I don't use slime, but assuming it uses comint-mode then I would think the following might do the trick:
(defun my-slime-test-run ()
(global-set-key (kbd "<f3>") 'my-slime-test-run)
There is probably a better way to do this, but hopefully that gives you a little insight into how you can write elisp functions to carry out tasks in the editor (and note how the function reads very much like a set of editor instructions -- you can do a lot simply by converting the keystrokes you would use into equivalent code -- or even not writing code at all, and simply recording & saving keyboard macros).
name-of-the-function RET to get documentation on any of the function/macro calls in that function.
For the keybinding, I used C-hkF3 to check how Emacs referred to that key, and then used that string as the argument to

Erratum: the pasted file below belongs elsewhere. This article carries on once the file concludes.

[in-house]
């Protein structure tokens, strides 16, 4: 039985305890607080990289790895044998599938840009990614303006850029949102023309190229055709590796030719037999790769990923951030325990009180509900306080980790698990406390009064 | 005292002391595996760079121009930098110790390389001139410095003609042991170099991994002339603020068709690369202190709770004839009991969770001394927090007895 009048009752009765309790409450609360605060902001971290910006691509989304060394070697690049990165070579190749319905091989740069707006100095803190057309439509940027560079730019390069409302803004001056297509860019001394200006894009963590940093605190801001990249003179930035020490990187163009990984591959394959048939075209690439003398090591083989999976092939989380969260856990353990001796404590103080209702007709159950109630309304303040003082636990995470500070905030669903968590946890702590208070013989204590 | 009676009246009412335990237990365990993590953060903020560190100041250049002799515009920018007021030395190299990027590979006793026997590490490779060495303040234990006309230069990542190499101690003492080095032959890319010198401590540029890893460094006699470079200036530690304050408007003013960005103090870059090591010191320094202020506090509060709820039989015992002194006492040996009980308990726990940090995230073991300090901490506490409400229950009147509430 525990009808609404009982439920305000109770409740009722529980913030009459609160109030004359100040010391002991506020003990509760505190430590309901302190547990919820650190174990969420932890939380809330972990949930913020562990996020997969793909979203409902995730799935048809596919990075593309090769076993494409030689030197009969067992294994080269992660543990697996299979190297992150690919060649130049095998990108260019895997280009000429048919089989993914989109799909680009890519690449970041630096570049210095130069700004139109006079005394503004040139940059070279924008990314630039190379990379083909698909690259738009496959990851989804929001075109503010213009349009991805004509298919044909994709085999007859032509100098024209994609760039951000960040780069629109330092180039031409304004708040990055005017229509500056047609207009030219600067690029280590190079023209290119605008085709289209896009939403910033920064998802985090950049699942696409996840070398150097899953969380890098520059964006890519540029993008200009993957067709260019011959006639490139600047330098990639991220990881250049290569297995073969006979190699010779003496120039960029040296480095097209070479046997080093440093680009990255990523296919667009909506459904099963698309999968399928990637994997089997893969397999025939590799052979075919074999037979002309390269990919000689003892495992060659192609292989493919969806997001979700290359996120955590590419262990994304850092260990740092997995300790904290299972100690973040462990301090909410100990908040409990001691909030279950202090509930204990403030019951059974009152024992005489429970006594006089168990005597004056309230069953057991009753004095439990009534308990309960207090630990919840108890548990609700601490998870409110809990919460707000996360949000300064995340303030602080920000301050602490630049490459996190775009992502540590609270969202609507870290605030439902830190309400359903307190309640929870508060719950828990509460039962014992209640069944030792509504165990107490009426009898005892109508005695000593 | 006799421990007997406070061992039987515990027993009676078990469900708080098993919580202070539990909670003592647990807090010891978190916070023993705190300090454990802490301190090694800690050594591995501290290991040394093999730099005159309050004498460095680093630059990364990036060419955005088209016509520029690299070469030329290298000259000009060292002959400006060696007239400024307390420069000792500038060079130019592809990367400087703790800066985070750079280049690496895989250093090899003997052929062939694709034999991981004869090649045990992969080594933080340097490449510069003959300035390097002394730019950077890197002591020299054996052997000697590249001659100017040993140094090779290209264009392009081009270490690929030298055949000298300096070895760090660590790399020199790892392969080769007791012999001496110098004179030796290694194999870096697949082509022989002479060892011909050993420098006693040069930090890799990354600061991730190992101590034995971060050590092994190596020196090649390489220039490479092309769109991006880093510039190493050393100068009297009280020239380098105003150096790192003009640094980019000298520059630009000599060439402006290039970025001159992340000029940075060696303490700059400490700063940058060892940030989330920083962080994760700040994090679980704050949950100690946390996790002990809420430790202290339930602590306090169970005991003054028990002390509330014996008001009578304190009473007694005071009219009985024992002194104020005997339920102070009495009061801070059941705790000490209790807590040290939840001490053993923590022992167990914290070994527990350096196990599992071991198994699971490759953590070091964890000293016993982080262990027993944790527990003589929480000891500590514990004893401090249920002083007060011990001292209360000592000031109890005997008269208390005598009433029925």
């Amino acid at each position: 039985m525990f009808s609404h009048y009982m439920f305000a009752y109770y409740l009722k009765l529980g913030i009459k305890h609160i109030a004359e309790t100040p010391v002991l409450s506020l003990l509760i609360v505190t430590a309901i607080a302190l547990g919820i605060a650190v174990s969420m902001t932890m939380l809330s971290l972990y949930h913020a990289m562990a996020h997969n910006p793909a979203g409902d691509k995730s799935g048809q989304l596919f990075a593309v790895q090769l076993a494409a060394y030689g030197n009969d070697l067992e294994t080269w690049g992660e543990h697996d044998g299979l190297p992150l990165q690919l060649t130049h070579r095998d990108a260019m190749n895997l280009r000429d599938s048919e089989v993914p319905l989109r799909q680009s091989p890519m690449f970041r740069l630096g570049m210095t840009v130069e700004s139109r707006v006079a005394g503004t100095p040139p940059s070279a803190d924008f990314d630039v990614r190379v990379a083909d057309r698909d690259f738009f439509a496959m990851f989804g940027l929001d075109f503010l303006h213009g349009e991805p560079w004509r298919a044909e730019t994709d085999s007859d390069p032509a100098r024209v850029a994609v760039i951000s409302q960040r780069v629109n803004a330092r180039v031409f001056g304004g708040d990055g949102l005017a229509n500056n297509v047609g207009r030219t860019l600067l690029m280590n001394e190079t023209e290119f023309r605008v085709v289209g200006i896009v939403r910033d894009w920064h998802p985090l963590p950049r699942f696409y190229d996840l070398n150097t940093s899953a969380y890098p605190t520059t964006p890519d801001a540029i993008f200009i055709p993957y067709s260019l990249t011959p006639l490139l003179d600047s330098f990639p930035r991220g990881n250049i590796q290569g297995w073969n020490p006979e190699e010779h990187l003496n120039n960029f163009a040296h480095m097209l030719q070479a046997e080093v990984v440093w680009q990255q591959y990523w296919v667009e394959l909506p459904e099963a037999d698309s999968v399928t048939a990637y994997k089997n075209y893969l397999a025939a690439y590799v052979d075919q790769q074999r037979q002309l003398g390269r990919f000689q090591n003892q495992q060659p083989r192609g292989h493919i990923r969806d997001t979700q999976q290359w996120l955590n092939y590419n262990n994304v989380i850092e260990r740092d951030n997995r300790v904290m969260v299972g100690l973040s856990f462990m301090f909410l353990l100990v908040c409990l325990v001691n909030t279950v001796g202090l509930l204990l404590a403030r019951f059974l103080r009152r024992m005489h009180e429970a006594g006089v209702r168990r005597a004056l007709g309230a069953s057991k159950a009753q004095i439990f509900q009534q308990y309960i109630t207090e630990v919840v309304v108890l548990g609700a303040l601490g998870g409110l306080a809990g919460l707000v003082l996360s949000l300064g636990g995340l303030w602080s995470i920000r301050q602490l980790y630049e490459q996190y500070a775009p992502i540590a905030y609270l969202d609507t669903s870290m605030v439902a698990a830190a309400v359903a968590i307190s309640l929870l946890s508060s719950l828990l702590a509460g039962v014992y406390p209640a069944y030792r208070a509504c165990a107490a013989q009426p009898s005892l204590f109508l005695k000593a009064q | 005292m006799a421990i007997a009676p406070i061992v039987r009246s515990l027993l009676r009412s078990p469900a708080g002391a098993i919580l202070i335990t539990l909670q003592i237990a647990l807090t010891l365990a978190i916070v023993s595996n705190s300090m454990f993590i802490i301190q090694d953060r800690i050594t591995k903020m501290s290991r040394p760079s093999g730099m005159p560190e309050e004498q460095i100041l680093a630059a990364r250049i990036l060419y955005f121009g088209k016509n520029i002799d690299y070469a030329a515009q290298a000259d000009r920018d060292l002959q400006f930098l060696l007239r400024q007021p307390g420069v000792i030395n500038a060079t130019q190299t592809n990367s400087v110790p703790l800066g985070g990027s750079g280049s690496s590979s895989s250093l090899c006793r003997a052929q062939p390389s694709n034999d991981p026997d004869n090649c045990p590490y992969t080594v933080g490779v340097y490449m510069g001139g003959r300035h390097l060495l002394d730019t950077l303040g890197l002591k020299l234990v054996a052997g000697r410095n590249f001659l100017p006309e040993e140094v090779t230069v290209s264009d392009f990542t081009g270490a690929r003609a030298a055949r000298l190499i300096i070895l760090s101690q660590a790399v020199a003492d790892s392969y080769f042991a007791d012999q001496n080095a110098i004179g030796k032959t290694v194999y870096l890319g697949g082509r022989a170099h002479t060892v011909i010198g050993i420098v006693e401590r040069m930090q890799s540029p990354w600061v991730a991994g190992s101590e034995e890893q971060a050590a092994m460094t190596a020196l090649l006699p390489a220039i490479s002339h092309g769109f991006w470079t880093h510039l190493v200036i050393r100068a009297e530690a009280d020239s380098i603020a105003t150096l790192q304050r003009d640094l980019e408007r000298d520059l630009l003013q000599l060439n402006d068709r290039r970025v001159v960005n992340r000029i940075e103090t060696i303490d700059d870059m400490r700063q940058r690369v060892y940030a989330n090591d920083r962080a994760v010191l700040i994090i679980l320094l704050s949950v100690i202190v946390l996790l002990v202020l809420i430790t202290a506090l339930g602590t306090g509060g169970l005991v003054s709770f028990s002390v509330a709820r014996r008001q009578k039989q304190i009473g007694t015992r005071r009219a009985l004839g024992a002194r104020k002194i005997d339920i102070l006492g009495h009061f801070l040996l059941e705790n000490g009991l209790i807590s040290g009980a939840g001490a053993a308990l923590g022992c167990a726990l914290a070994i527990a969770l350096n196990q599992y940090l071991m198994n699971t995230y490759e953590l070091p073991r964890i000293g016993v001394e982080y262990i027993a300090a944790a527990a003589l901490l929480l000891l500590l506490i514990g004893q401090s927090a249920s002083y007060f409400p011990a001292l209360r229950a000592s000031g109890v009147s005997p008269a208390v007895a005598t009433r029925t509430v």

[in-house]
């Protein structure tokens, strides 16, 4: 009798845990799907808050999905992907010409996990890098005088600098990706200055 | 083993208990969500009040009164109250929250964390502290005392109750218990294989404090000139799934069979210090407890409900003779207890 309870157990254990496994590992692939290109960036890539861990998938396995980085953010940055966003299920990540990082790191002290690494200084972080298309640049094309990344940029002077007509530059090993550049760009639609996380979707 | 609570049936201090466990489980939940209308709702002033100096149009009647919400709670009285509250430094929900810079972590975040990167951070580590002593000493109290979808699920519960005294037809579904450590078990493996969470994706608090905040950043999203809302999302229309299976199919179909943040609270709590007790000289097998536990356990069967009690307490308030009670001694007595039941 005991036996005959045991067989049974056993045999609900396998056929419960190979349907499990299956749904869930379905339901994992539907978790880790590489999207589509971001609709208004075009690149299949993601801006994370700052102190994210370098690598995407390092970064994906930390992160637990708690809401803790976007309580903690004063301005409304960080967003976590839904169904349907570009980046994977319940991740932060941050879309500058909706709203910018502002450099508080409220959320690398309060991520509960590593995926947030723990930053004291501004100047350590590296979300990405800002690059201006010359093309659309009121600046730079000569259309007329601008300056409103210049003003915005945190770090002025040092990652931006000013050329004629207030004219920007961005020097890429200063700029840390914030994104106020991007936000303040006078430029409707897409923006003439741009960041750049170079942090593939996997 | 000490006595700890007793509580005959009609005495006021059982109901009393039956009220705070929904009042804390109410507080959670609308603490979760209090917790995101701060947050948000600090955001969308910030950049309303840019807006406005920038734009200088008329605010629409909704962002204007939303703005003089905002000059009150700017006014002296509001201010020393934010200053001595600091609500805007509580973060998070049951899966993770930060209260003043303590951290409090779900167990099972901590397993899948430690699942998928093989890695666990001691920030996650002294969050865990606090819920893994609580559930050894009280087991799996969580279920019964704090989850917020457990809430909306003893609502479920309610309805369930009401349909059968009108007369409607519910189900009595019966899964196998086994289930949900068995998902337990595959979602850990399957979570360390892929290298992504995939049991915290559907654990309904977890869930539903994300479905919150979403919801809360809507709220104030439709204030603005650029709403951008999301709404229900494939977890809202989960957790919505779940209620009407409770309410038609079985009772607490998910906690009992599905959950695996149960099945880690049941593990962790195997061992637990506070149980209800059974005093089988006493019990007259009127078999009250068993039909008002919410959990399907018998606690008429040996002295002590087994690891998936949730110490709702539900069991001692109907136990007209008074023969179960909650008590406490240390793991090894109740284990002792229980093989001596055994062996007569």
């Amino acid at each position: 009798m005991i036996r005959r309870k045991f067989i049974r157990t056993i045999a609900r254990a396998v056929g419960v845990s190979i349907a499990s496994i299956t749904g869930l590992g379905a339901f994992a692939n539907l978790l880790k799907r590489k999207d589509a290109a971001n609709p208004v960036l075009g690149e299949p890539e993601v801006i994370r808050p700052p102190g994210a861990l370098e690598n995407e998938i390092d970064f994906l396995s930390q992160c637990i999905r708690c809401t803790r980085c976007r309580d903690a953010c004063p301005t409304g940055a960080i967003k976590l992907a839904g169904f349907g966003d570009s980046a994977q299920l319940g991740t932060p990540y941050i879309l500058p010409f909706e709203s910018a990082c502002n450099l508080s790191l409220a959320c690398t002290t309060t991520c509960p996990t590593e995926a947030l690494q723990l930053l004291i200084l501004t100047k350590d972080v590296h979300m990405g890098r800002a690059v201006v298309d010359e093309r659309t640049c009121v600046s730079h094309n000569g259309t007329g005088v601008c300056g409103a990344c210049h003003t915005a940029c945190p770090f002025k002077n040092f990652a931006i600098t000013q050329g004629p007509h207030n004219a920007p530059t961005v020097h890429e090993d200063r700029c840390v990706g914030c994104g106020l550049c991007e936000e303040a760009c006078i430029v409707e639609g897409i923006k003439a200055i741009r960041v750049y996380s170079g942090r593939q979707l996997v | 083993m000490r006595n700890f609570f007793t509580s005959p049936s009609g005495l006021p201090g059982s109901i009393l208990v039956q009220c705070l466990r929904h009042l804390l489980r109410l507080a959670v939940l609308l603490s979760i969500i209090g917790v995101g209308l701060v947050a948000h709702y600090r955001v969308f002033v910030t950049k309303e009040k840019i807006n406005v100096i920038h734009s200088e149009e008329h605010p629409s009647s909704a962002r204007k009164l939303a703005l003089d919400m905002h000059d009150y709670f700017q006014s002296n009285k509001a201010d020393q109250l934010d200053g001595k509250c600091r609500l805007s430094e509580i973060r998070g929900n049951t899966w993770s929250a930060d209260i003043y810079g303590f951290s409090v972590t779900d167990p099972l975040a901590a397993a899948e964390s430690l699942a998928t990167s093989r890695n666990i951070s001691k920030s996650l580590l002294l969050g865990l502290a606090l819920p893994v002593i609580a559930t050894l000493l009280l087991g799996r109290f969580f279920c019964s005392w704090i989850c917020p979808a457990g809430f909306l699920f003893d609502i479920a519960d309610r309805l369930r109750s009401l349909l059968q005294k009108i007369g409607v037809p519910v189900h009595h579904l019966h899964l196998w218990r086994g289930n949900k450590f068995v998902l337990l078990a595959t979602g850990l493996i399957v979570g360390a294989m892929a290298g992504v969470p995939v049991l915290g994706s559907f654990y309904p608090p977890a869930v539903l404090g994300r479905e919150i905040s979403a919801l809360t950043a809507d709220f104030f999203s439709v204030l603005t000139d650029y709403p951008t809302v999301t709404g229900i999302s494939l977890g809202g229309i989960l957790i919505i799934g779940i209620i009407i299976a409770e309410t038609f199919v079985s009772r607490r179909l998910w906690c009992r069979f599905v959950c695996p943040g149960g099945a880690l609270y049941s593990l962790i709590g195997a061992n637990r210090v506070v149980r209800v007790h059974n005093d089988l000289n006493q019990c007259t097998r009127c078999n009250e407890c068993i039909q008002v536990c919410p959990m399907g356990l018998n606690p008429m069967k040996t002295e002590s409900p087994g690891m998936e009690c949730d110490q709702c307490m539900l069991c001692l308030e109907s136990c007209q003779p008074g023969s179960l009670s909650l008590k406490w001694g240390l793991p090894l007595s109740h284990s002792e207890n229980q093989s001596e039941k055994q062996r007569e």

kbd (and note how you can use that sequence to find the name of the function bound to any given key sequence, which you can then utilise in code if desired).
Many things are far less obvious if you don't already know them, but that's only to be expected with a code base as large as this (and dating back as long as this).
The great thing is that if you don't know what you're looking for, you can always search for function names matching patterns with C-uC-ha (and similarly for variables, values, libraries, and documentation; see M-:
(info "(emacs) Apropos") RET for more about this facility). Plus the info manuals (complete with indexes -- press
i within any particular manual, or use the
info-apropos command to search all info manuals at once).
Truly one of the very best things you can do is to learn how to use the self-documenting nature of Emacs to find answers to the things you don't already know.